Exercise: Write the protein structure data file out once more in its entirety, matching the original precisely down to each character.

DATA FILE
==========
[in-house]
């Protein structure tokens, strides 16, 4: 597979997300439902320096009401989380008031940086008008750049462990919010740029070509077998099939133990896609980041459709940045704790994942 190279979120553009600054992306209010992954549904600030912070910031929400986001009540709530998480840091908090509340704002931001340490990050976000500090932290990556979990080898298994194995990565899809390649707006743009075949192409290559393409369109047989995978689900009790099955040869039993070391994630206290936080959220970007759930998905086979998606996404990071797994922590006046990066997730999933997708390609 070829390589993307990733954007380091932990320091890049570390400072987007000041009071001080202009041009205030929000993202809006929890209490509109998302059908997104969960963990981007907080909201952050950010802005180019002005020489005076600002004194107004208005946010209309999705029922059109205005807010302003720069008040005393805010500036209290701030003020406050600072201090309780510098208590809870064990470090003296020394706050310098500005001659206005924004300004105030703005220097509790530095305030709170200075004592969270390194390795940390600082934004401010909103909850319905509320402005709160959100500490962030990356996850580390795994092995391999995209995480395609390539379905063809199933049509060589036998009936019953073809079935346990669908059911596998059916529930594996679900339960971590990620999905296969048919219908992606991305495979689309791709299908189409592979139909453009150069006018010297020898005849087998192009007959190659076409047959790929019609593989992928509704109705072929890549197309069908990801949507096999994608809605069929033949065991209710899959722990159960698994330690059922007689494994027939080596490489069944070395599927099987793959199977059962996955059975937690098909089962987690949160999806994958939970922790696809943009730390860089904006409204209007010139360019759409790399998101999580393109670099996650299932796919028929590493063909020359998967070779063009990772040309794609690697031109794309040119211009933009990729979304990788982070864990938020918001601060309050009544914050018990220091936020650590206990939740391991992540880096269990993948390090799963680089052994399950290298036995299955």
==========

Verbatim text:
[in-house]
């Protein structure tokens, strides 16, 4: 597979997300439902320096009401989380008031940086008008750049462990919010740029070509077998099939133990896609980041459709940045704790994942 190279979120553009600054992306209010992954549904600030912070910031929400986001009540709530998480840091908090509340704002931001340490990050976000500090932290990556979990080898298994194995990565899809390649707006743009075949192409290559393409369109047989995978689900009790099955040869039993070391994630206290936080959220970007759930998905086979998606996404990071797994922590006046990066997730999933997708390609 070829390589993307990733954007380091932990320091890049570390400072987007000041009071001080202009041009205030929000993202809006929890209490509109998302059908997104969960963990981007907080909201952050950010802005180019002005020489005076600002004194107004208005946010209309999705029922059109205005807010302003720069008040005393805010500036209290701030003020406050600072201090309780510098208590809870064990470090003296020394706050310098500005001659206005924004300004105030703005220097509790530095305030709170200075004592969270390194390795940390600082934004401010909103909850319905509320402005709160959100500490962030990356996850580390795994092995391999995209995480395609390539379905063809199933049509060589036998009936019953073809079935346990669908059911596998059916529930594996679900339960971590990620999905296969048919219908992606991305495979689309791709299908189409592979139909453009150069006018010297020898005849087998192009007959190659076409047959790929019609593989992928509704109705072929890549197309069908990801949507096999994608809605069929033949065991209710899959722990159960698994330690059922007689494994027939080596490489069944070395599927099987793959199977059962996955059975937690098909089962987690949160999806994958939970922790696809943009730390860089904006409204209007010139360019759409790399998101999580393109670099996650299932796919028929590493063909020359998967070779063009990772040309794609690697031109794309040119211009933009990729979304990788982070864990938020918001601060309050009544914050018990220091936020650590206990939740391991992540880096269990993948390090799963680089052994399950290298036995299955």